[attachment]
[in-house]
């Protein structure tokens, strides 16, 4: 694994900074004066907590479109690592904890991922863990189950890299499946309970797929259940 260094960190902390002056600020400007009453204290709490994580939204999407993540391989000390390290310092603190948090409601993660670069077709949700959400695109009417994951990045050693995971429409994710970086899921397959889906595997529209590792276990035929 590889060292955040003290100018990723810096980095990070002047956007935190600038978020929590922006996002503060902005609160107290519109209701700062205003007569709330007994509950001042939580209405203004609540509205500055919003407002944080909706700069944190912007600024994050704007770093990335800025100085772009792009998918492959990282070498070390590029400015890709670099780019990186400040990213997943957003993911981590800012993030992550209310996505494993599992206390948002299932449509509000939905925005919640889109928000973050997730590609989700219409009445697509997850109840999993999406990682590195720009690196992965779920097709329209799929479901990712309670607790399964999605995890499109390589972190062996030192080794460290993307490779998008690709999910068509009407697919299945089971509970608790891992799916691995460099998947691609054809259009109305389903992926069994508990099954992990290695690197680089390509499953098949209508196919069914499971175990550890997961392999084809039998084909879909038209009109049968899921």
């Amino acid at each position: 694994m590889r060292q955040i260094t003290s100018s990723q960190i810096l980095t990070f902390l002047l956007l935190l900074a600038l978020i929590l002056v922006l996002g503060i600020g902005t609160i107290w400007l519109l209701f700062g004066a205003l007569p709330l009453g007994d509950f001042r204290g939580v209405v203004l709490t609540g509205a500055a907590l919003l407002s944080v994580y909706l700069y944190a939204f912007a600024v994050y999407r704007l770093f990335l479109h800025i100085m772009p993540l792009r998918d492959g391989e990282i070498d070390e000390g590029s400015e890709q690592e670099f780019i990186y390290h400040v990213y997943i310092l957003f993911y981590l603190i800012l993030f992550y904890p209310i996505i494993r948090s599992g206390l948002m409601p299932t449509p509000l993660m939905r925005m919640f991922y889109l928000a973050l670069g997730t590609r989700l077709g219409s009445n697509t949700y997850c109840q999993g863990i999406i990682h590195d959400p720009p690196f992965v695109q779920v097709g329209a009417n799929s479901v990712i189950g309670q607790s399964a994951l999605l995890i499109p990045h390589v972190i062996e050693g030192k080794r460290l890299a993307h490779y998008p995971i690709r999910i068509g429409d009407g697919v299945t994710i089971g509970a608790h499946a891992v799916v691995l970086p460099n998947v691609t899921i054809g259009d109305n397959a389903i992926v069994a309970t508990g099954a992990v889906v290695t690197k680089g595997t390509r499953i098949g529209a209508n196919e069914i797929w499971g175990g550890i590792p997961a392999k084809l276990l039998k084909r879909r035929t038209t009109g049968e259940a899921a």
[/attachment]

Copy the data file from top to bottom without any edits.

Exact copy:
[in-house]
């Protein structure tokens, strides 16, 4: 694994900074004066907590479109690592904890991922863990189950890299499946309970797929259940 260094960190902390002056600020400007009453204290709490994580939204999407993540391989000390390290310092603190948090409601993660670069077709949700959400695109009417994951990045050693995971429409994710970086899921397959889906595997529209590792276990035929 590889060292955040003290100018990723810096980095990070002047956007935190600038978020929590922006996002503060902005609160107290519109209701700062205003007569709330007994509950001042939580209405203004609540509205500055919003407002944080909706700069944190912007600024994050704007770093990335800025100085772009792009998918492959990282070498070390590029400015890709670099780019990186400040990213997943957003993911981590800012993030992550209310996505494993599992206390948002299932449509509000939905925005919640889109928000973050997730590609989700219409009445697509997850109840999993999406990682590195720009690196992965779920097709329209799929479901990712309670607790399964999605995890499109390589972190062996030192080794460290993307490779998008690709999910068509009407697919299945089971509970608790891992799916691995460099998947691609054809259009109305389903992926069994508990099954992990290695690197680089390509499953098949209508196919069914499971175990550890997961392999084809039998084909879909038209009109049968899921």
């Amino acid at each position: 694994m590889r060292q955040i260094t003290s100018s990723q960190i810096l980095t990070f902390l002047l956007l935190l900074a600038l978020i929590l002056v922006l996002g503060i600020g902005t609160i107290w400007l519109l209701f700062g004066a205003l007569p709330l009453g007994d509950f001042r204290g939580v209405v203004l709490t609540g509205a500055a907590l919003l407002s944080v994580y909706l700069y944190a939204f912007a600024v994050y999407r704007l770093f990335l479109h800025i100085m772009p993540l792009r998918d492959g391989e990282i070498d070390e000390g590029s400015e890709q690592e670099f780019i990186y390290h400040v990213y997943i310092l957003f993911y981590l603190i800012l993030f992550y904890p209310i996505i494993r948090s599992g206390l948002m409601p299932t449509p509000l993660m939905r925005m919640f991922y889109l928000a973050l670069g997730t590609r989700l077709g219409s009445n697509t949700y997850c109840q999993g863990i999406i990682h590195d959400p720009p690196f992965v695109q779920v097709g329209a009417n799929s479901v990712i189950g309670q607790s399964a994951l999605l995890i499109p990045h390589v972190i062996e050693g030192k080794r460290l890299a993307h490779y998008p995971i690709r999910i068509g429409d009407g697919v299945t994710i089971g509970a608790h499946a891992v799916v691995l970086p460099n998947v691609t899921i054809g259009d109305n397959a389903i992926v069994a309970t508990g099954a992990v889906v290695t690197k680089g595997t390509r499953i098949g529209a209508n196919e069914i797929w499971g175990g550890i590792p997961a392999k084809l276990l039998k084909r879909r035929t038209t009109g049968e259940a899921a």